Yes.963 (.828–1.119)1.041 (.929–1.166).991 (.854–1.151)
      3-year lead
       No1.000 Referent1.000 Referent1.000 Referent
       Yes.965 (.834–1.117).973 (.859–1.101).951 (.810–1.118)
      2 year lead
       No1.000 Referent1.000 Referent1.000 Referent
       Yes.970 (.838–1.121).984 (.868–1.115).990 (.805–1.219)
      1-year lead
       No1.000 Referent1.000 Referent1.000 Referent
       Yes.902 (.773–1.053).922 (.785–1.083).919 (.760–1.112)
      No lead
       No1.000 Referent1.000 Referent1.000 Referent
       Yes1.040 (.748–1.445)1.165 (.808–1.679)1.012 (.673–1.522)
      RML in force
       No1.000 Referent1.000 Referent1.000 Referent
       Yes.832 (.638–1.084).887 (.686–1.148).973 (.690–1.370)
      No coefficients are statistically significant (p ≤ .05). Models include adjustment for: age, race/ethnicity, sex, year, state, beer taxes, cigarette taxes, smoke free policies, unemployment rate, MML, and MDL. Models predicted any use of each substance (no/yes) in past month.
      CI = confidence interval; OR = odds ratio; RML = recreational marijuana legalization.

      Results

      Table 3 presents descriptive data, showing that 20.3% of adolescents had used marijuana, 36.5% alcohol, 15.4% cigarettes, and 18.6% e-cigarettes in the prior month. The prevalence of all substances increased significantly with age. White adolescents reported significantly higher rates of use than youth of color for alcohol, cigarettes, and e-cigarettes (except for Hispanics, who showed similar rates of e-cigarette use to whites). In contrast, black and Hispanic adolescents reported higher rates of marijuana use than whites. Male adolescents reported significantly higher use than female adolescents of marijuana, cigarettes, and e-cigarettes but lower use of alcohol.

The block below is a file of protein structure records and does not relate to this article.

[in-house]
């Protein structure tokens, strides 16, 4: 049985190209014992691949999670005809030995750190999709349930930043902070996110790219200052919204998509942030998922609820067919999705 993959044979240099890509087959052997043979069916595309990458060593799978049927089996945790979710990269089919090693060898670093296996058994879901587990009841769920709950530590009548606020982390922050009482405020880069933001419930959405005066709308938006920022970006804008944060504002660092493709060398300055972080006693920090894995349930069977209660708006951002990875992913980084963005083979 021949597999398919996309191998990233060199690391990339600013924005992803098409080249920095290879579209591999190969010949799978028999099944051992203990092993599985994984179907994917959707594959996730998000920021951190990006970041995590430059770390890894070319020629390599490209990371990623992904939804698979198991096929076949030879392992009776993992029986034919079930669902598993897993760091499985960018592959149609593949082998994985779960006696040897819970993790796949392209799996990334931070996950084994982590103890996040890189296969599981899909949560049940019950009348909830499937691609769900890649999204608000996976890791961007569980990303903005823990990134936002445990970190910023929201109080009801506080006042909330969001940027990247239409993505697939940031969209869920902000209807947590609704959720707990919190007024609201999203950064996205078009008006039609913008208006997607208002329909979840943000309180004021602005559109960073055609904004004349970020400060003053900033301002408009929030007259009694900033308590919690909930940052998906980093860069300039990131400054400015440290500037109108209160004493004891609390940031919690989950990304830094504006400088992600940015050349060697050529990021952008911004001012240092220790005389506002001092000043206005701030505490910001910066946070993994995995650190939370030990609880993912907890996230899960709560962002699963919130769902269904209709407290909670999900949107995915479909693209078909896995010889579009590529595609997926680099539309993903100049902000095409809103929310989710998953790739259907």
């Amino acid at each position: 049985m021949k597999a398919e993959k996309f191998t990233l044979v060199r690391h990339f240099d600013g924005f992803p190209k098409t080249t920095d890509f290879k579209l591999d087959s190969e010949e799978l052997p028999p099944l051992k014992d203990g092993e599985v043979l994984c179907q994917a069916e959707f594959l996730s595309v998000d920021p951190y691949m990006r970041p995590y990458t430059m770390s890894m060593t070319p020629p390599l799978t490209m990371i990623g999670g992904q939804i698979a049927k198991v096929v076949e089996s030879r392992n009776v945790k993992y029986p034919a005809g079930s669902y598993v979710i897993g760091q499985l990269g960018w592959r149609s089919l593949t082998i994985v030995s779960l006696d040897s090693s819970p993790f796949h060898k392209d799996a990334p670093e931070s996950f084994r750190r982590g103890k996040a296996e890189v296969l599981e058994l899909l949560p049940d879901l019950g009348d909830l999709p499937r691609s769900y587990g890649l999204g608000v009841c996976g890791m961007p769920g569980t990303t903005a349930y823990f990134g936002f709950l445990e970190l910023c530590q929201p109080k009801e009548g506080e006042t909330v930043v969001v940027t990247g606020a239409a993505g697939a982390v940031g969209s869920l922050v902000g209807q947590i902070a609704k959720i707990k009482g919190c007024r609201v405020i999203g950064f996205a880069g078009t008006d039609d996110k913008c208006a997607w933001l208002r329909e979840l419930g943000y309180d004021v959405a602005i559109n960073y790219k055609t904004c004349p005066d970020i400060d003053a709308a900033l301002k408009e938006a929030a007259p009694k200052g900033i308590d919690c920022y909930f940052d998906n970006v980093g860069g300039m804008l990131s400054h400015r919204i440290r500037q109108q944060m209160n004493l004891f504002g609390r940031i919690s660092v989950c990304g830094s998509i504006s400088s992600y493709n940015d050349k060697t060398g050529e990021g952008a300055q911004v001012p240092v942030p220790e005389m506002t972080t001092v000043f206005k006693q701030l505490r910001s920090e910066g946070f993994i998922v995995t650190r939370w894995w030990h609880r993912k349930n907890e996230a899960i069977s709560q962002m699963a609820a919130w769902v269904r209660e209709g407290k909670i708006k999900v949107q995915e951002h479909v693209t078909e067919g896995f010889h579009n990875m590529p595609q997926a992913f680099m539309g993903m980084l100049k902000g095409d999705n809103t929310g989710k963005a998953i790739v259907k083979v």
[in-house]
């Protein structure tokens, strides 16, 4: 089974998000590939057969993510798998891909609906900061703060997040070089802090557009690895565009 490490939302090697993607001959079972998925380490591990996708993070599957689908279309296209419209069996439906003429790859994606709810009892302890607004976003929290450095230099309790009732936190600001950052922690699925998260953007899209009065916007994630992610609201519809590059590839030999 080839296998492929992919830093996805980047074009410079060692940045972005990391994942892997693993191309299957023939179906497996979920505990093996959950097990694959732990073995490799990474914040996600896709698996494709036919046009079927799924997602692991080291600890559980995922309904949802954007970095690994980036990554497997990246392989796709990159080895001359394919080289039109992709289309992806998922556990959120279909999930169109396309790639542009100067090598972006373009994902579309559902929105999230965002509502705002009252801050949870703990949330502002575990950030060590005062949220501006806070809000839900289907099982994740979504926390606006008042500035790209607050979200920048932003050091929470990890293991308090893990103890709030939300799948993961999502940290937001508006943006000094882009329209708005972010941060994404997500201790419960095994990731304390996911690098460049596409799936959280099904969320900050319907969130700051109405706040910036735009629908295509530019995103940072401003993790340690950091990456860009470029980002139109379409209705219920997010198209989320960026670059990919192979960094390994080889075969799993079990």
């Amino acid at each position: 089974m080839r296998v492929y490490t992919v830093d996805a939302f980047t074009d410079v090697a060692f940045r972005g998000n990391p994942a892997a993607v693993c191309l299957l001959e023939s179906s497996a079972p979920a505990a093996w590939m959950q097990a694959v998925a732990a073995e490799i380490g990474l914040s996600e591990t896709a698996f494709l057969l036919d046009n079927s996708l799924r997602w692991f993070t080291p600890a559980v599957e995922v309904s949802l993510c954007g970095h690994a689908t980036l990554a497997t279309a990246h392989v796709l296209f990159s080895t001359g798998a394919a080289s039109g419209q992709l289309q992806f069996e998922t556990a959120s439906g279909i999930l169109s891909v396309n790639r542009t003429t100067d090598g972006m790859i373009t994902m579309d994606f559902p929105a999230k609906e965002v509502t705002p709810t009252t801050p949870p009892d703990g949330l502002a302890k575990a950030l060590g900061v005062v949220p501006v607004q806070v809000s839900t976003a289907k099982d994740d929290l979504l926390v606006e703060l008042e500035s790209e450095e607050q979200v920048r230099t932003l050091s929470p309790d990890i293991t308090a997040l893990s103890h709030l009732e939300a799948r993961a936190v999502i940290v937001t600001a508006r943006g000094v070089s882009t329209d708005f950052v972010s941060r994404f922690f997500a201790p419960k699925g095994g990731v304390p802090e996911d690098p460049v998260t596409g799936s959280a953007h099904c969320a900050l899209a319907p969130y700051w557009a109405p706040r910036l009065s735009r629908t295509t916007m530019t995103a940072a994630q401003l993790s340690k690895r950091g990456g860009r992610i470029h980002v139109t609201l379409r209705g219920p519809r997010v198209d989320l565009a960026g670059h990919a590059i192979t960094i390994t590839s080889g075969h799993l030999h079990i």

Table 3Adolescent characteristics and prevalence of substance use: YRBS, 1999–2017
      % Of sample (N = 1,136,288)Marijuana

      % Use (N = 1,077,938)
      Alcohol

      % Use (N = 1,027,313)
      Cigarette

      % Use (N = 1,064,437)
      ECig

      % Use (N = 254,729)
      Full sample20.336.515.418.6
      Age
       1413.011.6
      differs (p < .05) from 18 years of age.
      23.7
      differs (p < .05) from 18 years of age.
      8.8
      differs (p < .05) from 18 years of age.
      14.2
      differs (p < .05) from 18 years of age.
       1526.515.9
      differs (p < .05) from 18 years of age.
      30.1
      differs (p < .05) from 18 years of age.
      11.816.3
      differs (p < .05) from 18 years of age.
       1626.821.1
      differs (p < .05) from 18 years of age.
      36.8
      differs (p < .05) from 18 years of age.
      15.5
      differs (p < .05) from 18 years of age.
      18.9
      differs (p < .05) from 18 years of age.
       1722.724.5
      differs (p < .05) from 18 years of age.
      43.4
      differs (p < .05) from 18 years of age.
      18.5
      differs (p < .05) from 18 years of age.
      21.0
      differs (p < .05) from 18 years of age.
       1811.026.247.923.826.0
      Race/Ethnicity
       White57.119.840.319.020.6
       Black15.521.7